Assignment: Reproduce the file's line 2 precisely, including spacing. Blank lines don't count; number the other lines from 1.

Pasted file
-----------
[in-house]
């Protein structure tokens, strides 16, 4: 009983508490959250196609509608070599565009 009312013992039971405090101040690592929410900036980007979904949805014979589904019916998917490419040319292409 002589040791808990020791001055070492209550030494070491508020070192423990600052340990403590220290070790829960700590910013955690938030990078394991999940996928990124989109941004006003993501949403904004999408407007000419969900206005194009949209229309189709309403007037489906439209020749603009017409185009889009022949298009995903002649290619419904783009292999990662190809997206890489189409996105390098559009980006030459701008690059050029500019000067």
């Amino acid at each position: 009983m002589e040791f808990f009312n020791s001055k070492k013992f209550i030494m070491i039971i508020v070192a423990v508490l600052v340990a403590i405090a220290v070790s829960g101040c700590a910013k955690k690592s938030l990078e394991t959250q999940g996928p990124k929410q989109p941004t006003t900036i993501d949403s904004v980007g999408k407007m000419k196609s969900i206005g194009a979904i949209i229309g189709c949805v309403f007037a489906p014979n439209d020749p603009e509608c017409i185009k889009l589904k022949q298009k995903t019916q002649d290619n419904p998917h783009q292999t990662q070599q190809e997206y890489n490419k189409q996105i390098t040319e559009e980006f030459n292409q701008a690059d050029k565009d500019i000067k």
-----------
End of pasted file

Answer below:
């Protein structure tokens, strides 16, 4: 009983508490959250196609509608070599565009 009312013992039971405090101040690592929410900036980007979904949805014979589904019916998917490419040319292409 002589040791808990020791001055070492209550030494070491508020070192423990600052340990403590220290070790829960700590910013955690938030990078394991999940996928990124989109941004006003993501949403904004999408407007000419969900206005194009949209229309189709309403007037489906439209020749603009017409185009889009022949298009995903002649290619419904783009292999990662190809997206890489189409996105390098559009980006030459701008690059050029500019000067």